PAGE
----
New player on PVC market
The finalized terms of the Joint Venture agreement remain materially unchanged from those announced in June last year. Solvay received upon closing an upfront cash payment of €150 million - subject to customary adjustments such as actual working capital levels. In addition to contributing their entire European chlorovinyl business Solvay has transferred liabilities estimated at €260 million into the Joint Venture. In three years' time, Solvay will exit Inovyn and receive an additional, performance-based payment targeted to be €280 million, with a minimum of €95 million. Thereafter, Inoes will be the sole owner of the business.
Also effective July 1st, Solvay is buying BASF's 25% stake in its PVC Joint Venture SolVin. Financial details are not disclosed. In addition, Solvay and Inovyn have agreed to continue supplying basic chemicals to the BASF site in Antwerp.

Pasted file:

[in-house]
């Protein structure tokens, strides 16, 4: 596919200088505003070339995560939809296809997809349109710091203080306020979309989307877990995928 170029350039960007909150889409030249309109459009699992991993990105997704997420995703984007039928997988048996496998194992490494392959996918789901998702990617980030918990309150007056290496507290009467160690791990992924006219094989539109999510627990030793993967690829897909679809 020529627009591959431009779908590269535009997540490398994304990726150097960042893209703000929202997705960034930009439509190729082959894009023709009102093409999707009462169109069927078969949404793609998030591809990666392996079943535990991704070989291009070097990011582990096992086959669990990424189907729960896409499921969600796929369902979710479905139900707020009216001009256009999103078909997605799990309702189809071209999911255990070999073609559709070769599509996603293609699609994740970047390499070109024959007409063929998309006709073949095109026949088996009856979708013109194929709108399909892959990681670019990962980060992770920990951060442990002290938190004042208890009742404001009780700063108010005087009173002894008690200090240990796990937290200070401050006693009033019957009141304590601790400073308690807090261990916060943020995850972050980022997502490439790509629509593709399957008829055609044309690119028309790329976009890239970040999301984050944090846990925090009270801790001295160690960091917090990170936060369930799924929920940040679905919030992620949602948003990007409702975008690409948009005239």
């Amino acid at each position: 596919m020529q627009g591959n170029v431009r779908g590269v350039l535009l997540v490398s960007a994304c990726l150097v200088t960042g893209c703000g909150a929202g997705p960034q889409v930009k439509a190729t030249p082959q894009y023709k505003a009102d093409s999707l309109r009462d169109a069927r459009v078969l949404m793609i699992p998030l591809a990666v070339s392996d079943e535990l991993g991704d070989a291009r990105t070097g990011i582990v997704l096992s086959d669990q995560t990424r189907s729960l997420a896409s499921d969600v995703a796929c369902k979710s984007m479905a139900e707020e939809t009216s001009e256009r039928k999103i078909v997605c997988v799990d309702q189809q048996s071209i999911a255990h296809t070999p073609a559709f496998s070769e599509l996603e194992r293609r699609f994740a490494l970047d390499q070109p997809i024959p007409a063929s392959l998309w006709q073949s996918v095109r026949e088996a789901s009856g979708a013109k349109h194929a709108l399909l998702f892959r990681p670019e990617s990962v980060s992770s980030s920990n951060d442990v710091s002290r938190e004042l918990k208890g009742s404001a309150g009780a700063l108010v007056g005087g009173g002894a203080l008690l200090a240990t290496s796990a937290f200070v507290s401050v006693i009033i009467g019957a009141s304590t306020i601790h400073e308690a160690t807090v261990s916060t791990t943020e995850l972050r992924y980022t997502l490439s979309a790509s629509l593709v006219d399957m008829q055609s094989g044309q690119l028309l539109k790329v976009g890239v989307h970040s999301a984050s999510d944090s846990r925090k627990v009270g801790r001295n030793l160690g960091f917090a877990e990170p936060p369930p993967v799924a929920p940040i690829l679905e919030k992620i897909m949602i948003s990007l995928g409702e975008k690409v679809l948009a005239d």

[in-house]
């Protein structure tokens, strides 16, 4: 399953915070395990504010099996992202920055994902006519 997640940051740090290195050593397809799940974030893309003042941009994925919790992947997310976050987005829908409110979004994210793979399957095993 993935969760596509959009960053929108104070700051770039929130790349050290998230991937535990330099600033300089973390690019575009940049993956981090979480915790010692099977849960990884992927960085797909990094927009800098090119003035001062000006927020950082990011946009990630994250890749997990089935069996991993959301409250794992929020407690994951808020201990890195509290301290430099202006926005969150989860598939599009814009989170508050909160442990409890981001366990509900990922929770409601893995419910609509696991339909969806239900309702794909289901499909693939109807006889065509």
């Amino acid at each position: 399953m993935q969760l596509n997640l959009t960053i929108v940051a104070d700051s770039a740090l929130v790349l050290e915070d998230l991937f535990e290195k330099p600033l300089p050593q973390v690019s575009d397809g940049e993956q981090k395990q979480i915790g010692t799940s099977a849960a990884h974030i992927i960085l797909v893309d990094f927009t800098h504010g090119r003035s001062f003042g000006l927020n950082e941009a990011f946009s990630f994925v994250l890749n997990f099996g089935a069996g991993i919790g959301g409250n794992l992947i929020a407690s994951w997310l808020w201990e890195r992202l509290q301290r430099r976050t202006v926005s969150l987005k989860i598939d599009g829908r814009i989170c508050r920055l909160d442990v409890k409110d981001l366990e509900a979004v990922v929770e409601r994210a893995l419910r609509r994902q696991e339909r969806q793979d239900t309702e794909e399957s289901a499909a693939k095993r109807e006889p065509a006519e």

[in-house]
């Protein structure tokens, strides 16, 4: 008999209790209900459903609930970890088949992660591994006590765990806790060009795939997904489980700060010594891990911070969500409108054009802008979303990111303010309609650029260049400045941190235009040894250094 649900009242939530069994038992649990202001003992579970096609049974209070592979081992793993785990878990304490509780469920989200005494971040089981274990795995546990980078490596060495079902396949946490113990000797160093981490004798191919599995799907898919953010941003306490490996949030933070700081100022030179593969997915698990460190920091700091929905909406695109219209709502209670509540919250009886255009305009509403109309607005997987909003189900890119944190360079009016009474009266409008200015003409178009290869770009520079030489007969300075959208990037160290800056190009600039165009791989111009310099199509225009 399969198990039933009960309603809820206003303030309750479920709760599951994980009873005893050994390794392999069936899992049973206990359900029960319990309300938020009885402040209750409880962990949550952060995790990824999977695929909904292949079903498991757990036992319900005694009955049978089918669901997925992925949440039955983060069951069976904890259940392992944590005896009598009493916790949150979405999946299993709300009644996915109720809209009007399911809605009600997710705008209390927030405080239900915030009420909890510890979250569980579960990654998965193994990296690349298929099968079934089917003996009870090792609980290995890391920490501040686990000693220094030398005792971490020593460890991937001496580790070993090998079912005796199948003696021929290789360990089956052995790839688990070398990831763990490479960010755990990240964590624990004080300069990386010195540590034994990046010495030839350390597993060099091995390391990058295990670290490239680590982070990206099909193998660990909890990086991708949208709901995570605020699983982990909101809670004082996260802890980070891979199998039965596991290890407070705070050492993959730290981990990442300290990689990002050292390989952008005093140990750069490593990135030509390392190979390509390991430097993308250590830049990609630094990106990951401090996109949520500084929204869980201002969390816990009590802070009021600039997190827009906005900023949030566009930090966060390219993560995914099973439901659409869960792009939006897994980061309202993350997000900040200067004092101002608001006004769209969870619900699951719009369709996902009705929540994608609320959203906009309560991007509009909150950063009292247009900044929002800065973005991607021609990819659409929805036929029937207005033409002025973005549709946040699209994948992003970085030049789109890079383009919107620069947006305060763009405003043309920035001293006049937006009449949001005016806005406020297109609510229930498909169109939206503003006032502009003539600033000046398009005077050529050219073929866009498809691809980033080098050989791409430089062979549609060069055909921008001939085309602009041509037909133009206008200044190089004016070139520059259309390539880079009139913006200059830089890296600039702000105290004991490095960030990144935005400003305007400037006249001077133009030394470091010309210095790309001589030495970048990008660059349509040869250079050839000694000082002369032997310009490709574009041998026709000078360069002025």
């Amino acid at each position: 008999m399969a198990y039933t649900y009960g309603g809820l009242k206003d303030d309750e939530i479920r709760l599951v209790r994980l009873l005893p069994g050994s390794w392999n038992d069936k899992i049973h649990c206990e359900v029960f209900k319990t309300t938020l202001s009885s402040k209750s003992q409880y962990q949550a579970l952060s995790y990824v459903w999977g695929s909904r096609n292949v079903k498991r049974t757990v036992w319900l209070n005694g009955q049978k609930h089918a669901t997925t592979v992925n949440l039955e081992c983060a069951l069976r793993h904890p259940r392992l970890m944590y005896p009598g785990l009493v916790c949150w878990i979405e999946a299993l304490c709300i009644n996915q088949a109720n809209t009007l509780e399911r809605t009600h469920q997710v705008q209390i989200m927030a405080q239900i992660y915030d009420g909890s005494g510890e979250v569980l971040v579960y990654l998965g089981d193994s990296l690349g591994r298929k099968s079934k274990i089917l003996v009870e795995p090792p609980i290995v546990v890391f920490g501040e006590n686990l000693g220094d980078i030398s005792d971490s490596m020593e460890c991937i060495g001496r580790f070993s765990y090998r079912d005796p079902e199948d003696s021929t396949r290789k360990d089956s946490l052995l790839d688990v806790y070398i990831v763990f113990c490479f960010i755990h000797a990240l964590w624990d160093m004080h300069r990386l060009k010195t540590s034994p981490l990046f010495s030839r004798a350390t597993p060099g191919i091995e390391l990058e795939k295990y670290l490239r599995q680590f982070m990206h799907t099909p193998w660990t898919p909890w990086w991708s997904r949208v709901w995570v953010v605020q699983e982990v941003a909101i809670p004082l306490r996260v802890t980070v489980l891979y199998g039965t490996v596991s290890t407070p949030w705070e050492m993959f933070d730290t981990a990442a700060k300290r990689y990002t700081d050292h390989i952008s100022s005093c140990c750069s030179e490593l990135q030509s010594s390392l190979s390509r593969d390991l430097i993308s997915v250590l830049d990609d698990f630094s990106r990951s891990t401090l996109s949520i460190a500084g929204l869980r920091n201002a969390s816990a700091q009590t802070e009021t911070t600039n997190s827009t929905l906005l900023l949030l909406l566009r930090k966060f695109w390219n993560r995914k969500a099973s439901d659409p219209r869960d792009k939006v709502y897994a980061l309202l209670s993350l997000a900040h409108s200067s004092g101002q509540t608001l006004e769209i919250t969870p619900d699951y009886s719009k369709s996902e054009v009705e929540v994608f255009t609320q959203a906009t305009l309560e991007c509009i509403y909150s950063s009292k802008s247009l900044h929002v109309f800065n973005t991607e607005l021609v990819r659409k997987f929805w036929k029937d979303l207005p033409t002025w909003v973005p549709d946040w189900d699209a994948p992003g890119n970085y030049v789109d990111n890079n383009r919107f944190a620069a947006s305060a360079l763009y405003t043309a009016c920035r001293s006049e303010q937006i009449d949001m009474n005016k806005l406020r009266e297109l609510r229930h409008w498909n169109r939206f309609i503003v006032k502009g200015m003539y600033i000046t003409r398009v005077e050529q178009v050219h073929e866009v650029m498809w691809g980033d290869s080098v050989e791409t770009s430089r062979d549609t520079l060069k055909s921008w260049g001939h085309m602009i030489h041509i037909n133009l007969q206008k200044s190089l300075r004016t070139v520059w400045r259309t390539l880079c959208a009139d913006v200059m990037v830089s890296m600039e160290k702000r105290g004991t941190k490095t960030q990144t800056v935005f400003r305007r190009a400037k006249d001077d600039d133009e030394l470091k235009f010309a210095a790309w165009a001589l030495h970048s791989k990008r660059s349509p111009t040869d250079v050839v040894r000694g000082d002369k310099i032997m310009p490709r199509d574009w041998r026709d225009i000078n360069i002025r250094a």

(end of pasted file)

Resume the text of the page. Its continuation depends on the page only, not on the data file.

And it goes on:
Headquartered in London, Inovyn has pro-forma sales of more than €3 billion, with 4,300 employees and assets across 18 sites in Belgium, France, Germany, Italy, Norway, Spain, Sweden and the UK. Governance of the Joint Venture is equally split between the partners.
"Solvay's transformation has reached a key milestone with the creation of Inovyn and we will continue to focus on increasing its growth, returns and resilience," said Jean-Pierre Clamadieu, CEO of Solvay. "I want to thank all the teams involved for their commitment in making this happen and I wish the very best to all the employees who begin a new adventure with Inovyn and will ensure its success."
"The Inovyn Joint Venture combines two businesses with a strong heritage in the chlorovinyls industry, creating a company fit to thrive in an ever changing business environment," said Jim Ratcliffe, Chairman of Ineos. "This is now truly a world scale business, well placed to respond rapidly to customer needs in a challenging, competitive market."